Last day i received an email by Music Xray, an interesting platform who every week targets listeners for evaluating how they perceive the songs suggested. In the most of the cases it promotes major artists whose tracks are potential singles eventough still not huge in terms of popularity and listenings. The process starts with targeting a certain number of audience (40 – 60) and the final aim is to turn the participants into fans of the artist/band while providing a calculation related to the ratio of people following the artist. Thank’s to a click, they are added to the mailing list and considered “acquired fans”. However, the statistic takes into account also people who doesn’t click the song. The cost of acquired fan is $0,66 if just one of two users is following the songwriter, that’s because the platform charges him 0.33 for each potential fan and in exchange the artist will be given his email address and link for facebook profile. Once again is another tool for improving the realtionship between the two and it’s very useful for evaluating how fast a certain artist is able to acquire fans, in comparison with other competitors of the same music cathegory. In addition, the listeners are targeted regarding their tastes and the style preferred. Finally all that is measured will be the level of engagement and this is necessary for adding value to the music.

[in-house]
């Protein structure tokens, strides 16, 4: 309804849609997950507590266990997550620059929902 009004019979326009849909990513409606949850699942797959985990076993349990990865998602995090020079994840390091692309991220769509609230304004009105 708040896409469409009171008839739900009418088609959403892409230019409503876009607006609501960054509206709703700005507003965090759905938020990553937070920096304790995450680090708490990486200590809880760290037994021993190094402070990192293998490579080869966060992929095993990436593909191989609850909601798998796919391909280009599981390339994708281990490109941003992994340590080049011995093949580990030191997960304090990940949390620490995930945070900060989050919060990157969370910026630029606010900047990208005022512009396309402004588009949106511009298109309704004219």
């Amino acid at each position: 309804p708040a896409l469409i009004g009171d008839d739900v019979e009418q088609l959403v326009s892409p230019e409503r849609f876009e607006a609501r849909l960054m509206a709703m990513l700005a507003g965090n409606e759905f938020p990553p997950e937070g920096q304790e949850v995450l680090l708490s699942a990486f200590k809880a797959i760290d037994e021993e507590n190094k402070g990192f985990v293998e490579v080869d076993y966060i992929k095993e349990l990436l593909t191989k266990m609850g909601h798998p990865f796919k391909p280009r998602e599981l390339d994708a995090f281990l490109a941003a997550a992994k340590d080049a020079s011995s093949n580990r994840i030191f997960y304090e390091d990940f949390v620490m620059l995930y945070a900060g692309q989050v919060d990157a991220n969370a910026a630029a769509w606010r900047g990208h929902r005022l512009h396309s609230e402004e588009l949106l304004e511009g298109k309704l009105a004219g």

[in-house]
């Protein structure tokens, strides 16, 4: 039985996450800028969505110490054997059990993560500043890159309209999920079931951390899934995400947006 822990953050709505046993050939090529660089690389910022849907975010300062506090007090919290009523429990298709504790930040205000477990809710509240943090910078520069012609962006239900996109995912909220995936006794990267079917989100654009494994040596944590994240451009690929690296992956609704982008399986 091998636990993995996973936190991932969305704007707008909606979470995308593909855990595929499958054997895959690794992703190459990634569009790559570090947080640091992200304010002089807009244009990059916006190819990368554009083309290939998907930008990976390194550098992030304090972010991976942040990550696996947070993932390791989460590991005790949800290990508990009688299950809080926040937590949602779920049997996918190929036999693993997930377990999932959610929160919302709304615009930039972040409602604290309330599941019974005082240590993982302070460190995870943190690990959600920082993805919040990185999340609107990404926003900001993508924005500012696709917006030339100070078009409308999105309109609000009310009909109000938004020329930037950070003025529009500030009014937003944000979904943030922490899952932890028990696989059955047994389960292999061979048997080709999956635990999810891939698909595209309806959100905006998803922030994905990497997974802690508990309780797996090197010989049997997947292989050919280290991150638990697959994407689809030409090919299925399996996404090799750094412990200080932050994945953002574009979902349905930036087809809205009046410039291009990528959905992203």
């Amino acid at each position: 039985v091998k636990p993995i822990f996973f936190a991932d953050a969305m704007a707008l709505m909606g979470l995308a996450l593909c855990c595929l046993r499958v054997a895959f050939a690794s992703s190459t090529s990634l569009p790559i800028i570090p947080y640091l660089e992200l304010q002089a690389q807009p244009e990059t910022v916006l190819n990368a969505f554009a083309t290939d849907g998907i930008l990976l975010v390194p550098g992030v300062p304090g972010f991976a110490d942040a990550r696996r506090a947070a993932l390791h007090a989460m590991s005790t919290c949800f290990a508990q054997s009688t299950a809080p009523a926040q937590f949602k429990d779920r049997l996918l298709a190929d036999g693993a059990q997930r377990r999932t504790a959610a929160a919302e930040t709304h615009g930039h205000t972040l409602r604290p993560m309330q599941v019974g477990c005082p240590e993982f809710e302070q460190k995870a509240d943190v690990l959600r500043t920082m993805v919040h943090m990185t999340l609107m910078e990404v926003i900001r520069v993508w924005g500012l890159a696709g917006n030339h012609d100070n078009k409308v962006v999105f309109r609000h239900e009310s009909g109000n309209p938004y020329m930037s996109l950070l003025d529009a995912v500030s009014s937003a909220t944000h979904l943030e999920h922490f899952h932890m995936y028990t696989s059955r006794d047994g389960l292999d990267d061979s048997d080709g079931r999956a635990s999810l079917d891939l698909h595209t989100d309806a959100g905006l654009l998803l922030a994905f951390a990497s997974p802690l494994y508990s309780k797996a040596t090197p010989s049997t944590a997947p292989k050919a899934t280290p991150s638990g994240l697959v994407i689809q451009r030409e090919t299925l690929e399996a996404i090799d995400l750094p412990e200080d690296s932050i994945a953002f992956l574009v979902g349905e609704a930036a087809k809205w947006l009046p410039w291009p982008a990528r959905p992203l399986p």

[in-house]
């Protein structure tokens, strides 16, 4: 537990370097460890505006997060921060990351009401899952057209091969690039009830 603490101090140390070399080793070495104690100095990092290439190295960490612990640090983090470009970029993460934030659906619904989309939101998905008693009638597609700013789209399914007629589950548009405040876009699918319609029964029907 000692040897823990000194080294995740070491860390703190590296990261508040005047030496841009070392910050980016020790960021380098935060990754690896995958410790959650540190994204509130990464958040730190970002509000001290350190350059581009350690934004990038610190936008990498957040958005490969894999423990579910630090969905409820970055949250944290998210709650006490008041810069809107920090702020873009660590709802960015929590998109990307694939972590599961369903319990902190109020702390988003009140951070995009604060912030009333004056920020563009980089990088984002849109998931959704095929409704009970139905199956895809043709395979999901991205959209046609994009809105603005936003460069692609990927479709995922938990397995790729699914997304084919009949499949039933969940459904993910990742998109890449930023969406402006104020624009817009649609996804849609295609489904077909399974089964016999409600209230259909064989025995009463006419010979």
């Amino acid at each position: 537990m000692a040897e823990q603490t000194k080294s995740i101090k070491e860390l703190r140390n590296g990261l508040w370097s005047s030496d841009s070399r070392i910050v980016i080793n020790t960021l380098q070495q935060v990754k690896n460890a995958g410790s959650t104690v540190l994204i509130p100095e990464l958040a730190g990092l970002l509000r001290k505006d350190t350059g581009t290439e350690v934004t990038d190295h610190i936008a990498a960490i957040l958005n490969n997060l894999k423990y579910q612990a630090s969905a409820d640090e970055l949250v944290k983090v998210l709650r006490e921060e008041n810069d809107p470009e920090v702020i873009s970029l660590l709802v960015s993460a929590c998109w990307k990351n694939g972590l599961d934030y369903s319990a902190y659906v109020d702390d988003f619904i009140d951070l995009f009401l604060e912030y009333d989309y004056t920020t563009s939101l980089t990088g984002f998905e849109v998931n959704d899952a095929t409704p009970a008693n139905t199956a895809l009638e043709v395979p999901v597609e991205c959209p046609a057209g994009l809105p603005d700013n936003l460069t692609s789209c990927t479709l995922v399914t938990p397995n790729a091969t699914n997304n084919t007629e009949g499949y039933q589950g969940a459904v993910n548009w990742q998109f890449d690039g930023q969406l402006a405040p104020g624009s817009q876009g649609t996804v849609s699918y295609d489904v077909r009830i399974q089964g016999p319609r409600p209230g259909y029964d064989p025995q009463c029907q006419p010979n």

MySpace Plans to Pull Out all the STOPS!!

As I talked about in my post in September, Myspace is ready to relaunch. They plan to come back and dominate all of online music. If I were them I would too!

Interactive Media Holdings along with Justin Timberlake bought MySpace for 35 million. They have been slowly but surely revealing new ideas and concepts for the newly designed MySpace. First, a video of the layout and the shocking announcement that all old users and pages would be deleted once the site was revamped. 

According to a leaked investment presentation Myspace is seeking to raise an extra $50 million in order for the relaunch to be seen as a direct competitor in the digital music streaming industry. This would be pitting it head to head with popular streaming leaders like Spotify. Who actually received a $100 million boost from investors at Coca Cola. 

MySpace has many  advantages over its competitors. Its been stated that Myspace has the largest single library of songs, at 42 million, while Spotify’s library has around 18 million songs. MySpace also has access to over 5 million users (artist). 


One big difference in MySpace is royalties. Which is a big deal, as we see in the recent dispute with Pandora. The type of royalties Spotify pays is On Demand to record labels. And pay close to 7c for viewing . While MySpace has millions of songs of unsigned artist. They will nearly have to pay 1c a hour viewing. 

“Myspace believes that it has a significant cost advantage with respect to the music streaming costs compared to Spotify and Pandora because of their proprietary 27 million song library from unsigned artists, which accounts for around 50% of songs plays on Myspace and has a zero cost basis.”


Although MySpace will no longer have the older format they plan to revamp and really be friendly to all artist… Musicians, painters, etc. They will have a main focus on music to stay true to their original beliefs and values.

Does this look promising? Myspace Working On Spotify Killer With World’s Largest Library Of Songs